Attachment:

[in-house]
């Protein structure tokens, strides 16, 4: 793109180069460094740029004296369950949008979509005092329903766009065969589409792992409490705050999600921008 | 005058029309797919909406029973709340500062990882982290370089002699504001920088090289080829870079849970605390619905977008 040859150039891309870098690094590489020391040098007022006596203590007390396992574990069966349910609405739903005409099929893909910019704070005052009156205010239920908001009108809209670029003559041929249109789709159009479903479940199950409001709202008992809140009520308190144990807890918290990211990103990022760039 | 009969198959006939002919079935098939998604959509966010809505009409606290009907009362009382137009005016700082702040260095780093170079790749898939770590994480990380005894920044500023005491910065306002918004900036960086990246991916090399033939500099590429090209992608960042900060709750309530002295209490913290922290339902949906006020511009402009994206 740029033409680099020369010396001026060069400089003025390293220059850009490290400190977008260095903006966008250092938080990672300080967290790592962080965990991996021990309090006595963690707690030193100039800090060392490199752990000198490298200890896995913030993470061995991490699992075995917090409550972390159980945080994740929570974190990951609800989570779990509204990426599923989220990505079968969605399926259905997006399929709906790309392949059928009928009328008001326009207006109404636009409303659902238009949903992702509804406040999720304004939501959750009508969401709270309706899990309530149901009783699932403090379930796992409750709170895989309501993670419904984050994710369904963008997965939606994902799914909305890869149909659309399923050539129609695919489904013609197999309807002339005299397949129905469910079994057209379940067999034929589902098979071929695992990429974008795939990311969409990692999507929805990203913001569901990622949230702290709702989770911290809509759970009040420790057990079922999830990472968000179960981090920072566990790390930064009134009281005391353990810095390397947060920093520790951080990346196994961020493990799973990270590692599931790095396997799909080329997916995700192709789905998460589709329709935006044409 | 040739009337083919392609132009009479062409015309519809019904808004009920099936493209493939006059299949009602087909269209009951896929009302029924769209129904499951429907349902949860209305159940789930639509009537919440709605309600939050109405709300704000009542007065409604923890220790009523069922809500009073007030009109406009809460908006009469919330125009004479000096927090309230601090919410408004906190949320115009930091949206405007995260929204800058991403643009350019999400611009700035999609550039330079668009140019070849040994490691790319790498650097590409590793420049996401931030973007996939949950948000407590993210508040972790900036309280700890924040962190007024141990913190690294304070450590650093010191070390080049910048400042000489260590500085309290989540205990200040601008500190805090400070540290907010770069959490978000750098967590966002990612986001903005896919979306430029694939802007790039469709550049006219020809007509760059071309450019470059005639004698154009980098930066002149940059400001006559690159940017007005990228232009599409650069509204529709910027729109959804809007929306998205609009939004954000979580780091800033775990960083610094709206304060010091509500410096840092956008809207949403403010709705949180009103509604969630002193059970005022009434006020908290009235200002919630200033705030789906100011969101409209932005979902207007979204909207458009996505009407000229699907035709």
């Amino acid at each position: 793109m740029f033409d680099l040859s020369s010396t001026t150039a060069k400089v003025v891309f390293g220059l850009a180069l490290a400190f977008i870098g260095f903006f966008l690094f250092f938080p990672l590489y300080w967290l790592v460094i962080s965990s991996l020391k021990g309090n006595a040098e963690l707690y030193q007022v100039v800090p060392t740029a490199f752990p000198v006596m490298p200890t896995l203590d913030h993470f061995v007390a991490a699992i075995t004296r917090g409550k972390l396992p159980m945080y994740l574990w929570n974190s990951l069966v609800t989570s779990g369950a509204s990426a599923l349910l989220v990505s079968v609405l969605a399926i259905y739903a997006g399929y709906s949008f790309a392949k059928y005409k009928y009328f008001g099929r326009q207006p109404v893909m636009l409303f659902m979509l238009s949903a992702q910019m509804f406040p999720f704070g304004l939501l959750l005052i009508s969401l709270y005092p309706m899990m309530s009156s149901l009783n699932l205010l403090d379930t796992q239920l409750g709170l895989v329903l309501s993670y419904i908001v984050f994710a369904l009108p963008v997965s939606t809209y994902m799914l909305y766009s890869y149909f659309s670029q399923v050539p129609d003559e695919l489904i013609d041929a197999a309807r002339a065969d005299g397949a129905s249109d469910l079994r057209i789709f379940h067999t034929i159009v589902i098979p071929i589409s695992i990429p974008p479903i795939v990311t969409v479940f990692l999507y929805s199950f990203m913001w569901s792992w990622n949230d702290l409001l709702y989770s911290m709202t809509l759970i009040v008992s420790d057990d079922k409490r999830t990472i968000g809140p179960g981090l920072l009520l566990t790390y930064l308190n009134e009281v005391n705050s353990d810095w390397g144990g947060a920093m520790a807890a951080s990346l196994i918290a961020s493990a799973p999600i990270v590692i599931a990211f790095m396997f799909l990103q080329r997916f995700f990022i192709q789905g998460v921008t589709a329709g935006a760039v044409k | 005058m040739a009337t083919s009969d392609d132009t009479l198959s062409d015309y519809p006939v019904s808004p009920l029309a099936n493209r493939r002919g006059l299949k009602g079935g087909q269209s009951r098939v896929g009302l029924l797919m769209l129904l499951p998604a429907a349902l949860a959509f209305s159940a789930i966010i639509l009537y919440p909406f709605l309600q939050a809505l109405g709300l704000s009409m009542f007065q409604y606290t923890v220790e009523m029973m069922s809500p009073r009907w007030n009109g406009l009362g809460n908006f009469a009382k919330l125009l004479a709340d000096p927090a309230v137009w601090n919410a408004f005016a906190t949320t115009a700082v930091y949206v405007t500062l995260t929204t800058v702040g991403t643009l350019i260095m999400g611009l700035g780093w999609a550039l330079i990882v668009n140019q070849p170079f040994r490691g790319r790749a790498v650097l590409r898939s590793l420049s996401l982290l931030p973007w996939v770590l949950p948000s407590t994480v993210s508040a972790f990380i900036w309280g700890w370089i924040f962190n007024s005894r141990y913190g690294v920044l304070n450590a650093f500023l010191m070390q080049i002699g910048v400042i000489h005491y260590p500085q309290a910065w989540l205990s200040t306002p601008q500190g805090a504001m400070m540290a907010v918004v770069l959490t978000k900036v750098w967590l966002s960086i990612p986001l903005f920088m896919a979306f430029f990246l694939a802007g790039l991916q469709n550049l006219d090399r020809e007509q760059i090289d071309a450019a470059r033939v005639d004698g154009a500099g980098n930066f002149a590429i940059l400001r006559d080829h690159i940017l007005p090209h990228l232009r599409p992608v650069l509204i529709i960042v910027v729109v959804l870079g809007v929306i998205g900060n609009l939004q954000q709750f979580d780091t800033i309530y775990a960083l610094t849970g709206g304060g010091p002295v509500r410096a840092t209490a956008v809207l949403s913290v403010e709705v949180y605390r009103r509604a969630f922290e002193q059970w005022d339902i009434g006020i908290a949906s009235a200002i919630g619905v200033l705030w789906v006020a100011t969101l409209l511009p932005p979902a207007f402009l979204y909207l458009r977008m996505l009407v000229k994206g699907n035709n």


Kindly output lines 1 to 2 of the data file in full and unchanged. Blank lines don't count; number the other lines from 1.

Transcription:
[in-house]
């Protein structure tokens, strides 16, 4: 793109180069460094740029004296369950949008979509005092329903766009065969589409792992409490705050999600921008 | 005058029309797919909406029973709340500062990882982290370089002699504001920088090289080829870079849970605390619905977008 040859150039891309870098690094590489020391040098007022006596203590007390396992574990069966349910609405739903005409099929893909910019704070005052009156205010239920908001009108809209670029003559041929249109789709159009479903479940199950409001709202008992809140009520308190144990807890918290990211990103990022760039 | 009969198959006939002919079935098939998604959509966010809505009409606290009907009362009382137009005016700082702040260095780093170079790749898939770590994480990380005894920044500023005491910065306002918004900036960086990246991916090399033939500099590429090209992608960042900060709750309530002295209490913290922290339902949906006020511009402009994206 740029033409680099020369010396001026060069400089003025390293220059850009490290400190977008260095903006966008250092938080990672300080967290790592962080965990991996021990309090006595963690707690030193100039800090060392490199752990000198490298200890896995913030993470061995991490699992075995917090409550972390159980945080994740929570974190990951609800989570779990509204990426599923989220990505079968969605399926259905997006399929709906790309392949059928009928009328008001326009207006109404636009409303659902238009949903992702509804406040999720304004939501959750009508969401709270309706899990309530149901009783699932403090379930796992409750709170895989309501993670419904984050994710369904963008997965939606994902799914909305890869149909659309399923050539129609695919489904013609197999309807002339005299397949129905469910079994057209379940067999034929589902098979071929695992990429974008795939990311969409990692999507929805990203913001569901990622949230702290709702989770911290809509759970009040420790057990079922999830990472968000179960981090920072566990790390930064009134009281005391353990810095390397947060920093520790951080990346196994961020493990799973990270590692599931790095396997799909080329997916995700192709789905998460589709329709935006044409 | 040739009337083919392609132009009479062409015309519809019904808004009920099936493209493939006059299949009602087909269209009951896929009302029924769209129904499951429907349902949860209305159940789930639509009537919440709605309600939050109405709300704000009542007065409604923890220790009523069922809500009073007030009109406009809460908006009469919330125009004479000096927090309230601090919410408004906190949320115009930091949206405007995260929204800058991403643009350019999400611009700035999609550039330079668009140019070849040994490691790319790498650097590409590793420049996401931030973007996939949950948000407590993210508040972790900036309280700890924040962190007024141990913190690294304070450590650093010191070390080049910048400042000489260590500085309290989540205990200040601008500190805090400070540290907010770069959490978000750098967590966002990612986001903005896919979306430029694939802007790039469709550049006219020809007509760059071309450019470059005639004698154009980098930066002149940059400001006559690159940017007005990228232009599409650069509204529709910027729109959804809007929306998205609009939004954000979580780091800033775990960083610094709206304060010091509500410096840092956008809207949403403010709705949180009103509604969630002193059970005022009434006020908290009235200002919630200033705030789906100011969101409209932005979902207007979204909207458009996505009407000229699907035709």